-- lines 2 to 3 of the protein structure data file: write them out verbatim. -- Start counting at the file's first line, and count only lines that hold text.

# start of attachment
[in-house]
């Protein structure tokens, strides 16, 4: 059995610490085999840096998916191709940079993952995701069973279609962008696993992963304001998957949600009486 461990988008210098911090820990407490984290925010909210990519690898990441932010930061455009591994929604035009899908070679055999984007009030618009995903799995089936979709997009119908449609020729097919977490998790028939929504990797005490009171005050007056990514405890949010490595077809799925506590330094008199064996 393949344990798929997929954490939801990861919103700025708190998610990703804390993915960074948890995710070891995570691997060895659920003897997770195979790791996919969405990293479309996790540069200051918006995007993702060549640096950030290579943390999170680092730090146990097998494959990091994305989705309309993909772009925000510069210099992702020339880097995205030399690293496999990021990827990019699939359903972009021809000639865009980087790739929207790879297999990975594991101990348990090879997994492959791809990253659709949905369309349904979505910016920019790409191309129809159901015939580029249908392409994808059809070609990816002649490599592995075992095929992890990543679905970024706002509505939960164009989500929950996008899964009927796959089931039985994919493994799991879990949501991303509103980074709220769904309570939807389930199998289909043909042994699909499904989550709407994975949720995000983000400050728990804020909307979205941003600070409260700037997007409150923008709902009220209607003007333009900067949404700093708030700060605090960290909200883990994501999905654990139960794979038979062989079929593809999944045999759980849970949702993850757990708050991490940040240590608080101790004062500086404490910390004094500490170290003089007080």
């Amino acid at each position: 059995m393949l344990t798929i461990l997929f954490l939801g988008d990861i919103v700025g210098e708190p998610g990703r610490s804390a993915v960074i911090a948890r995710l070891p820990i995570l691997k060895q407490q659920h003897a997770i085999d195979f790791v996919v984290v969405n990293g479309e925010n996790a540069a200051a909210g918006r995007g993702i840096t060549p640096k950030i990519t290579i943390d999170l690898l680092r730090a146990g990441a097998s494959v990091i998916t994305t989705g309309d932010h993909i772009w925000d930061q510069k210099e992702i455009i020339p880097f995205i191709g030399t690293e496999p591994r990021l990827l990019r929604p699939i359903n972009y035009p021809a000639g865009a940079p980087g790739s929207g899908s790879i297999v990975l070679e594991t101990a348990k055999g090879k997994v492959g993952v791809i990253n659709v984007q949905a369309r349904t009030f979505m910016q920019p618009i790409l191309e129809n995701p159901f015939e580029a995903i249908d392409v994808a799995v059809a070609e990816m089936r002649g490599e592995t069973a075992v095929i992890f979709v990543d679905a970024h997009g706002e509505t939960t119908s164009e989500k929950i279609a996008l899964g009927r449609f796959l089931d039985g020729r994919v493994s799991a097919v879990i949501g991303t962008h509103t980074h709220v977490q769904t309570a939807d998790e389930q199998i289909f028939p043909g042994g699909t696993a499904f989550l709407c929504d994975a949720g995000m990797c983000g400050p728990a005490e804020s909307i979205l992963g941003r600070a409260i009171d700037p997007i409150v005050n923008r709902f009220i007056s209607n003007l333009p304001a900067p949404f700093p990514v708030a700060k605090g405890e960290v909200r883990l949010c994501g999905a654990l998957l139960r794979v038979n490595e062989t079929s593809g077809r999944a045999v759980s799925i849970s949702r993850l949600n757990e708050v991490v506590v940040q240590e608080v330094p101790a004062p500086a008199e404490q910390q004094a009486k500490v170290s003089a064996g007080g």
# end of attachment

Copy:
């Protein structure tokens, strides 16, 4: 059995610490085999840096998916191709940079993952995701069973279609962008696993992963304001998957949600009486 461990988008210098911090820990407490984290925010909210990519690898990441932010930061455009591994929604035009899908070679055999984007009030618009995903799995089936979709997009119908449609020729097919977490998790028939929504990797005490009171005050007056990514405890949010490595077809799925506590330094008199064996 393949344990798929997929954490939801990861919103700025708190998610990703804390993915960074948890995710070891995570691997060895659920003897997770195979790791996919969405990293479309996790540069200051918006995007993702060549640096950030290579943390999170680092730090146990097998494959990091994305989705309309993909772009925000510069210099992702020339880097995205030399690293496999990021990827990019699939359903972009021809000639865009980087790739929207790879297999990975594991101990348990090879997994492959791809990253659709949905369309349904979505910016920019790409191309129809159901015939580029249908392409994808059809070609990816002649490599592995075992095929992890990543679905970024706002509505939960164009989500929950996008899964009927796959089931039985994919493994799991879990949501991303509103980074709220769904309570939807389930199998289909043909042994699909499904989550709407994975949720995000983000400050728990804020909307979205941003600070409260700037997007409150923008709902009220209607003007333009900067949404700093708030700060605090960290909200883990994501999905654990139960794979038979062989079929593809999944045999759980849970949702993850757990708050991490940040240590608080101790004062500086404490910390004094500490170290003089007080």
């Amino acid at each position: 059995m393949l344990t798929i461990l997929f954490l939801g988008d990861i919103v700025g210098e708190p998610g990703r610490s804390a993915v960074i911090a948890r995710l070891p820990i995570l691997k060895q407490q659920h003897a997770i085999d195979f790791v996919v984290v969405n990293g479309e925010n996790a540069a200051a909210g918006r995007g993702i840096t060549p640096k950030i990519t290579i943390d999170l690898l680092r730090a146990g990441a097998s494959v990091i998916t994305t989705g309309d932010h993909i772009w925000d930061q510069k210099e992702i455009i020339p880097f995205i191709g030399t690293e496999p591994r990021l990827l990019r929604p699939i359903n972009y035009p021809a000639g865009a940079p980087g790739s929207g899908s790879i297999v990975l070679e594991t101990a348990k055999g090879k997994v492959g993952v791809i990253n659709v984007q949905a369309r349904t009030f979505m910016q920019p618009i790409l191309e129809n995701p159901f015939e580029a995903i249908d392409v994808a799995v059809a070609e990816m089936r002649g490599e592995t069973a075992v095929i992890f979709v990543d679905a970024h997009g706002e509505t939960t119908s164009e989500k929950i279609a996008l899964g009927r449609f796959l089931d039985g020729r994919v493994s799991a097919v879990i949501g991303t962008h509103t980074h709220v977490q769904t309570a939807d998790e389930q199998i289909f028939p043909g042994g699909t696993a499904f989550l709407c929504d994975a949720g995000m990797c983000g400050p728990a005490e804020s909307i979205l992963g941003r600070a409260i009171d700037p997007i409150v005050n923008r709902f009220i007056s209607n003007l333009p304001a900067p949404f700093p990514v708030a700060k605090g405890e960290v909200r883990l949010c994501g999905a654990l998957l139960r794979v038979n490595e062989t079929s593809g077809r999944a045999v759980s799925i849970s949702r993850l949600n757990e708050v991490v506590v940040q240590e608080v330094p101790a004062p500086a008199e404490q910390q004094a009486k500490v170290s003089a064996g007080g």